June 4, 198brew 2.0

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Many people have called my attention to this article by Didi Kirsten Tatlow in the New York Times:

"A High-Proof Tribute to Tiananmen’s Victims Finds a Way Back to China" (5/30/17)

The article begins:

It’s a big journey for a little bottle, even one so potent in alcohol and symbolism.

The liquor bottle — whose label commemorates the 1989 crackdown on democracy demonstrators in Tiananmen Square in Beijing — made a monthslong trip around the world and arrived in Hong Kong days before the 28th anniversary of the killings on Sunday and one year after it was produced in Chengdu, in the southwestern Chinese province of Sichuan.

It was carried by hand, reportedly by a sympathetic Chinese official, from Chengdu to the Middle East and then by someone else to Paris, where it was mailed to Washington, arriving about four weeks ago, said Yang Jianli, a Chinese-born rights activist based in Washington who aided its passage around the world.

Finally, coming nearly full circle, the 450-milliliter bottle of baijiu, a fiery Chinese clear liquor, was carried to Hong Kong, a semiautonomous city that is part of China, by Andrew To, a local democracy advocate. Mr. To confirmed his part in the bottle’s travels in an interview. In Hong Kong, it is set to appear at a candlelight vigil on Sunday to memorialize the crackdown in Tiananmen Square, providing a new “focal point” for the event, Mr. Yang said.

A year ago to the day, a similar bottle was described in this Language Log post:

"June 4, 198brew" (5/30/16)

In that post, I referenced a NYT article by Chris Buckley, “Chinese Worker Detained for Photos of Liquor Labels Marking Tiananmen Crackdown” (NYT, 5/30/16).  It begins with the same iconic image of "Tank Man" as this year's article.  That story also originated in Chengdu, Sichuan, but it was much simpler, involving only a single individual, one "Fu Hailu, an itinerant worker", who was detained by police on suspicion of “inciting subversion of state power" for allegedly sharing photographs of the labels.  “Inciting subversion of state power" is an extremely vague, but also extremely serious, charge that the government can bring against practically anyone who displeases them.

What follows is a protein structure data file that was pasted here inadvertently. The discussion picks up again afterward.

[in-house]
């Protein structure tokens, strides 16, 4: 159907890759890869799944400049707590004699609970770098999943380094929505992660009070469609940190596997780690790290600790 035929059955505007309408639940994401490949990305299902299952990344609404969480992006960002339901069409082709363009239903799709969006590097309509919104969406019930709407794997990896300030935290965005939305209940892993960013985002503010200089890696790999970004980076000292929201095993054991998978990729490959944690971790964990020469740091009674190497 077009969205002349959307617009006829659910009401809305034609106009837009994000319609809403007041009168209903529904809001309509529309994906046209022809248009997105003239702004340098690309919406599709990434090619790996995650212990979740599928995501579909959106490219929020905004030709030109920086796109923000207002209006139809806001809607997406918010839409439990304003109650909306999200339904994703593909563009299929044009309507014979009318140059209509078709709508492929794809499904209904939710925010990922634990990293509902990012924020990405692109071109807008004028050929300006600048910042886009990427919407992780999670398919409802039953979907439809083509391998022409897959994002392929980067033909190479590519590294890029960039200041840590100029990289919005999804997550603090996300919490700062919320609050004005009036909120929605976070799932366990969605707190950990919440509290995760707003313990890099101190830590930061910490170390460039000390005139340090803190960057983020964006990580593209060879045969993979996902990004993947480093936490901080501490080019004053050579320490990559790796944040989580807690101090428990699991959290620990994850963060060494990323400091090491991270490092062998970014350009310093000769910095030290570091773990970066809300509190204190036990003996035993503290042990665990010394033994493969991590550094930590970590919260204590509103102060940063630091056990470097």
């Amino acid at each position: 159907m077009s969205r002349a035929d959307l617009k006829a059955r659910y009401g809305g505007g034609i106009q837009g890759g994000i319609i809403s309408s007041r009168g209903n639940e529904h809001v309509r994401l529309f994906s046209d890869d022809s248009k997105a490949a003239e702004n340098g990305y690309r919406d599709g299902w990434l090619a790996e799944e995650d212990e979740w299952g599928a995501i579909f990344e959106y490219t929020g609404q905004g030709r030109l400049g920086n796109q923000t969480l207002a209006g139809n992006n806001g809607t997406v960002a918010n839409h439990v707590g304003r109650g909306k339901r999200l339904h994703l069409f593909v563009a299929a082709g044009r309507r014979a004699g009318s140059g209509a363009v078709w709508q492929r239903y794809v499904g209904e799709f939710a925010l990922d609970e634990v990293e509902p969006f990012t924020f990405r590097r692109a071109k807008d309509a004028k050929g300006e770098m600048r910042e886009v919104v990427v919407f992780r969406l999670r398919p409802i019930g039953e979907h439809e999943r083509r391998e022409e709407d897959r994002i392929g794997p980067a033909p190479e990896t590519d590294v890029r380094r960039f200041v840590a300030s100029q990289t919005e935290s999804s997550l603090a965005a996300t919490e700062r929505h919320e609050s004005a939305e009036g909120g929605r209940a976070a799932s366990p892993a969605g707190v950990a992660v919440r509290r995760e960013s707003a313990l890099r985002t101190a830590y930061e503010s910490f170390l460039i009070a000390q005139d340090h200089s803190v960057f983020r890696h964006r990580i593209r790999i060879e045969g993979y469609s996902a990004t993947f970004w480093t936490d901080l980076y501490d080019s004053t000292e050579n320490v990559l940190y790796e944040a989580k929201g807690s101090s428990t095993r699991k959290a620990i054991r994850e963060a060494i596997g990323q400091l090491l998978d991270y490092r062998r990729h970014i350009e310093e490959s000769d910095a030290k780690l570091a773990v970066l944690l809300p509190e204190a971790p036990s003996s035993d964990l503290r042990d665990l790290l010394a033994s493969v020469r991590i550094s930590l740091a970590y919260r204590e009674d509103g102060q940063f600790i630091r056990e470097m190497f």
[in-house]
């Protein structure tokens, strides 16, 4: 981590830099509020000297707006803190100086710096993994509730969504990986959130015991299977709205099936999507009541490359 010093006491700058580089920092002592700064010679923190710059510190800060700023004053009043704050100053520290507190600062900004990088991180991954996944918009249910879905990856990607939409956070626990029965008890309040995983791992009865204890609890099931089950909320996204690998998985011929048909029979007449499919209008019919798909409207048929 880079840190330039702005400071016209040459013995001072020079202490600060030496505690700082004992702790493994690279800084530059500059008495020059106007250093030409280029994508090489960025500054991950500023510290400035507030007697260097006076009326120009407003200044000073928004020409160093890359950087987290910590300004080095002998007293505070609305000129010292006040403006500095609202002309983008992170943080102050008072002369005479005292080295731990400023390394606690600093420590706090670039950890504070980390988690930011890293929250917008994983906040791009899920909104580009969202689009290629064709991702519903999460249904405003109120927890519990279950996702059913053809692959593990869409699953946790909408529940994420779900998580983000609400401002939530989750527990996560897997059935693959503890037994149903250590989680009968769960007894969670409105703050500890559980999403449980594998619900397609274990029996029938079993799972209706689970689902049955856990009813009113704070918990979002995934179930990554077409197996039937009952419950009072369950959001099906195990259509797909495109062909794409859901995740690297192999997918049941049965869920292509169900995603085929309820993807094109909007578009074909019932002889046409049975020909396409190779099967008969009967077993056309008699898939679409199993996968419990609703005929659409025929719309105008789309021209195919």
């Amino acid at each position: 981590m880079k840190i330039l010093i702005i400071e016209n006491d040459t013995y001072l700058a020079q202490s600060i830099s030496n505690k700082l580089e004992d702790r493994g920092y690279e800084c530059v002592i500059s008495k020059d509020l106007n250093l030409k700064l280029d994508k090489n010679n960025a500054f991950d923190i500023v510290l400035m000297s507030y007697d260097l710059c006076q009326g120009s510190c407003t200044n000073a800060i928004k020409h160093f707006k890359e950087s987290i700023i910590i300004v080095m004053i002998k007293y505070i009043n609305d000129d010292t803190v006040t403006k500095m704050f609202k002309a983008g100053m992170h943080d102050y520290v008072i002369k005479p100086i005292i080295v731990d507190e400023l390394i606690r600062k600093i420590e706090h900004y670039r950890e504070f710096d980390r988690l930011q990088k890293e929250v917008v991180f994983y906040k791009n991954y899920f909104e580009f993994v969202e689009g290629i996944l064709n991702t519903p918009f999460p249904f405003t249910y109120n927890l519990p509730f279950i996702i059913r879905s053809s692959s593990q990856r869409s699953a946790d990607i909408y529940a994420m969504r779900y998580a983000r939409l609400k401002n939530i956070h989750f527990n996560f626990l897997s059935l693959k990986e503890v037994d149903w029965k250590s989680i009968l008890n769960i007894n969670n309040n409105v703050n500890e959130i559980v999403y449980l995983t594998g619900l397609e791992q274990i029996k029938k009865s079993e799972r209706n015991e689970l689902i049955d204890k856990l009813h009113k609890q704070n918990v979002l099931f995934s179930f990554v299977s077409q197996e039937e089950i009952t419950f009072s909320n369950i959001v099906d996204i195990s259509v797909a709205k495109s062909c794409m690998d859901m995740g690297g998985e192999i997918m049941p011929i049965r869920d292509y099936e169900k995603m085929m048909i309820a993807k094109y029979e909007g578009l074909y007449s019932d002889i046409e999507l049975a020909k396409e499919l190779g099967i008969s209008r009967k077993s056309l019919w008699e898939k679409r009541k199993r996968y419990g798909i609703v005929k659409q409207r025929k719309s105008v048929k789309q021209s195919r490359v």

This year's version involves four men who are named as Chen Bing, Fu Hailu, Luo Fuyu and Zhang Junyong.  They are also charged with “inciting subversion of state power", and face possibly long prison sentences.

Am I the only one who remembers last year's story?

The photo in last year's Language Log post and in this year's NYT article are absolutely identical (N.B.:  both were circulated in the form of tweets), so the explanation of the wording on the label given in last year's Language Log post still stands:

Bā jiǔ liù sì
Zhōngguó Běijīng
yǒng bù wàngjì
yǒng bù fàngqì
27 nián jiàocáng


eight brew six four*
China, Beijing
Never forget
Never give up
Cellared for 27 years

*(Since jiǔ 酒 ["brew; liquor; alcohol"} and jiǔ 九 ["nine"] are homophones, this line may be understood as signifying "June 4, 1989".)

I hasten to point out, however, that I omitted this line, which comes right after "27 nián jiàocáng 27年窖藏 ("Cellared for 27 years):

64% vol

The reason I left that line out of my explanation was that it didn't have any characters.  However, I now realize that I should have pointed out that the "64" accounts for the "6 4" (i.e., June 4) in the name of the liquor.

I still distinctly recall, as I was tuīqiāo 推敲 ("deliberating; casting about") for the right wording for the translation, thinking to myself, "My, that's a lot of alcohol!"

1 Comment

  1. Victor Mair said,

    June 1, 2017 @ 5:07 am

    The bā 八 ("eight") in the first line of the label most likely literally means "8" and refers to the "8" of the year "[19]89". But some folks have thought of it in another way as well by interpreting this bā 八 ("eight") as bǎ 把 ("grasp") because it sounds like the bǎ 把 of bǎjiǔ 把酒 ("grasp / raise one's winecup; fill a winecup for"), as in bǎjiǔ wèn qīngtiān 把酒问青天 ("raising my winecup I ask heaven").

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